punishment

   Punishment is the infliction of something bad (frequently, but not necessarily, pain or a loss of freedom) on a wrongdoer because of a wrong committed. Philosophical debate centres on the question of how, if at all, punishment can be justified. There are two principal schools of thought here: the retribution view, that crimes intrinsically deserve punishment, whatever effects the punishment may have, and the rehabilitation view, that the purpose of punishment is to teach the offender the error of his or her ways and to ensure that he or she does not reoffend. There is also the deterrence view: that punishment exists to deter not just the offender but everyone. One issue that brings out the disagreement among the views is that of capital punishment: supporters of the retribution view tend to allow for capital punishment (at least in theory), whereas supporters of the rehabilitation view regard capital punishment as impermissible, and supporters of the deterrence view are divided. Most Christian philosophers have tended to the retribution view for two reasons: (1) the law of the Old Testament, especially the lex talionis ('an eye for an eye, a tooth for a tooth'), seems to be based on the retribution view, and (2) the existence of Hell is difficult to reconcile with the deterrence view or the rehabilitation view.
   See Hell
   Further reading: Duff 1986; Hoekema 1986; Honderich 1984; Walker 1991

Christian Philosophy . . 2015.

Synonyms:

Look at other dictionaries:

  • punishment — pun·ish·ment n 1: the act of punishing 2: a penalty (as a fine or imprisonment) inflicted on an offender through the judicial and esp. criminal process see also cruel and unusual punishment Merriam Webster’s Dictionary of Law. Merriam Webster …   Law dictionary

  • Punishment — Pun ish*ment, n. 1. The act of punishing. [1913 Webster] 2. Any pain, suffering, or loss inflicted on a person because of a crime or offense. [1913 Webster] I never gave them condign punishment. Shak. [1913 Webster] The rewards and punishments of …   The Collaborative International Dictionary of English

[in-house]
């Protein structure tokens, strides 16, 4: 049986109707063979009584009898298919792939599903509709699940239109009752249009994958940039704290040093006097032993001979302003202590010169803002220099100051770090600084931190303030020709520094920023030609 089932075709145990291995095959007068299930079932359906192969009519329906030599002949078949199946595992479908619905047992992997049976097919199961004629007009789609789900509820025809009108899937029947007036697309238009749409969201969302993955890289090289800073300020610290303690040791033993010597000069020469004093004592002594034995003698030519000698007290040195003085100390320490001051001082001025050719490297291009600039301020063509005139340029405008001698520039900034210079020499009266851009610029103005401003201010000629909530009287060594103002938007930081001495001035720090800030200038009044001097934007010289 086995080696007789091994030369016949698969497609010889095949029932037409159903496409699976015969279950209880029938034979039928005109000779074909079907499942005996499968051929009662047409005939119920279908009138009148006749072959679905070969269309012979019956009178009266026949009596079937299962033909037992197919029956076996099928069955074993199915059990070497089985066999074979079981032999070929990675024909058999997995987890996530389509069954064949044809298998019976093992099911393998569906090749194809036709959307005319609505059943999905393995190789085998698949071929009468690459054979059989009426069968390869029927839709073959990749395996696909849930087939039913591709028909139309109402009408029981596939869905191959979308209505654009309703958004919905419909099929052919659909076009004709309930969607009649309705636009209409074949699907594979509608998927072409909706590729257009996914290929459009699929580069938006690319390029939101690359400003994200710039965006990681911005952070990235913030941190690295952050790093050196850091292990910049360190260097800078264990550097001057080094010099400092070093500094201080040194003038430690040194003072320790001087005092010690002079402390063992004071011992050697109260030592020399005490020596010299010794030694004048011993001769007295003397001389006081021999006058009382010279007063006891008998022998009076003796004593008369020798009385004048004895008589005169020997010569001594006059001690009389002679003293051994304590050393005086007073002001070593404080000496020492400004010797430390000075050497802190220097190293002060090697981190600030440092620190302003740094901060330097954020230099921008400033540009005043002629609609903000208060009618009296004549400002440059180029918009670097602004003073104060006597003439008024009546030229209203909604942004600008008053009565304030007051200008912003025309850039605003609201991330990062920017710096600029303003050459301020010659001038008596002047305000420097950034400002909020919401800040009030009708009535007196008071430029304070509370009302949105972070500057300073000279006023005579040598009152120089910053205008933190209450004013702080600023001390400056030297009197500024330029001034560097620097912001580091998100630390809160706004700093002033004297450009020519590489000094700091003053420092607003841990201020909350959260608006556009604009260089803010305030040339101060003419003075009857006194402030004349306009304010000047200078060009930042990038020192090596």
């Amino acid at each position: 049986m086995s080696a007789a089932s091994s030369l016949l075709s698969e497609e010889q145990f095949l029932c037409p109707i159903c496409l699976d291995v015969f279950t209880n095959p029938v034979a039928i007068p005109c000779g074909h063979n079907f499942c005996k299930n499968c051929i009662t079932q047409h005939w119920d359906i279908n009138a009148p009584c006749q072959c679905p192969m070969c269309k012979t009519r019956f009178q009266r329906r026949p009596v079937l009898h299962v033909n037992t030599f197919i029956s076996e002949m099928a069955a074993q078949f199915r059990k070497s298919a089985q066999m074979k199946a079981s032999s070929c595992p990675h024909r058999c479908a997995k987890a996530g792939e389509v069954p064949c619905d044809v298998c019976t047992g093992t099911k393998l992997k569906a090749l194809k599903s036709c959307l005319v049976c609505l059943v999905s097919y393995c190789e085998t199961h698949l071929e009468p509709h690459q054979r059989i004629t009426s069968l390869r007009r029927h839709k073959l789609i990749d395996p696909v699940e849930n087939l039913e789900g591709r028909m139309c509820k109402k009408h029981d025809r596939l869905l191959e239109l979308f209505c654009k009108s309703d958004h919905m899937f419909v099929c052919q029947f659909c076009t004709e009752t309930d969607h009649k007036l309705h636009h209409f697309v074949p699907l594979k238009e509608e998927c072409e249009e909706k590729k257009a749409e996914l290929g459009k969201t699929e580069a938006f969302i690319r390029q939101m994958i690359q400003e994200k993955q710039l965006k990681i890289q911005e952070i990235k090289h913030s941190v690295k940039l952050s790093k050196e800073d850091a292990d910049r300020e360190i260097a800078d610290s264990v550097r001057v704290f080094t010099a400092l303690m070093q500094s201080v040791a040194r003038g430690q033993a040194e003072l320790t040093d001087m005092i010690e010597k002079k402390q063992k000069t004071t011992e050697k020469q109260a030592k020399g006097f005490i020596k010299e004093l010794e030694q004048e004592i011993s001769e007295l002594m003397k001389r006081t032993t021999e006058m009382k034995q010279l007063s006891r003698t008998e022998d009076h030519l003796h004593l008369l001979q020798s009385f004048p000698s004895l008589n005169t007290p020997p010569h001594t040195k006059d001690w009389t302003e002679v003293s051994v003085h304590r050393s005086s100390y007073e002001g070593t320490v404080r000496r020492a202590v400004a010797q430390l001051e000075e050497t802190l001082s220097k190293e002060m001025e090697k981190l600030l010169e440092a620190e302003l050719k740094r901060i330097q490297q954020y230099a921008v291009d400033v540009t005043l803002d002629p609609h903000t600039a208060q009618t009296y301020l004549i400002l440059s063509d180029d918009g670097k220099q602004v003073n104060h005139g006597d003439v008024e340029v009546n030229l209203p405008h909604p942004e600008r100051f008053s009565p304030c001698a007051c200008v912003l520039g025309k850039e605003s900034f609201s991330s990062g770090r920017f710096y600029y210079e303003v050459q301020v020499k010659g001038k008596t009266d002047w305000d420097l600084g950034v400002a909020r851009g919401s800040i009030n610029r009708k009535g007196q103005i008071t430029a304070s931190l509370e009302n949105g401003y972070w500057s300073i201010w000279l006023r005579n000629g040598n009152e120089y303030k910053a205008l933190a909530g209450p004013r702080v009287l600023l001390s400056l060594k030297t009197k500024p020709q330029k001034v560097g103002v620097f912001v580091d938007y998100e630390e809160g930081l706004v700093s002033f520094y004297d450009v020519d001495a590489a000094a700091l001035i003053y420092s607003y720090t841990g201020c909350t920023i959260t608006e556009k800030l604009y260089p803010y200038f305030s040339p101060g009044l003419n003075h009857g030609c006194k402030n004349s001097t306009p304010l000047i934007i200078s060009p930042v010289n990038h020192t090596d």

• punishment — late 13c., from Anglo Fr. punisement (13c.), O.Fr. punissement, from punir (see PUNISH (Cf. punish)). Meaning “rough handling” is from 1811 …   Etymology dictionary

  • punishment — [n] penalty abuse, amercement, beating, castigation, chastening, chastisement, comeuppance, confiscation, correction, deprivation, disciplinary action, discipline, forfeit, forfeiture, gallows, hard work, infliction, just desserts*, lumps,… …   New thesaurus

  • punishment — ► NOUN 1) the action of punishing or the state of being punished. 2) the penalty imposed for an offence. 3) informal harsh or rough treatment …   English terms dictionary

  • punishment — [pun′ish mənt] n. 1. a punishing or being punished 2. a penalty imposed on an offender for a crime or wrongdoing 3. harsh or injurious treatment …   English World dictionary

  • Punishment — The old village stocks in Chapeltown, Lancashire, England For other uses, see Punishment (disambiguation). Punishment is the authoritative imposition of something negative or unpleasant on a person or animal in response to behavior deemed wrong… …   Wikipedia

  • PUNISHMENT — While there is no modern theory of punishment that cannot, in some form or other, be traced back to biblical concepts, the original and foremost purpose of punishment in biblical law was the appeasement of God. God abhors the criminal ways of… …   Encyclopedia of Judaism

  • punishment — /pun ish meuhnt/, n. 1. the act of punishing. 2. the fact of being punished, as for an offense or fault. 3. a penalty inflicted for an offense, fault, etc. 4. severe handling or treatment. [1250 1300; ME punysshement < AF punisement, OF… …   Universalium

  • punishment — n. 1) to administer, mete out punishment to 2) to impose, inflict punishment on 3) to escape; suffer, take punishment 4) cruel, cruel and unusual; harsh, severe; just; light, mild punishment 5) capital; corporal; summary punishment 6) (mil.)… …   Combinatory dictionary

Share the article and excerpts

Direct link
Do a right-click on the link above
and select “Copy Link”

We are using cookies for the best presentation of our site. Continuing to use this site, you agree with this.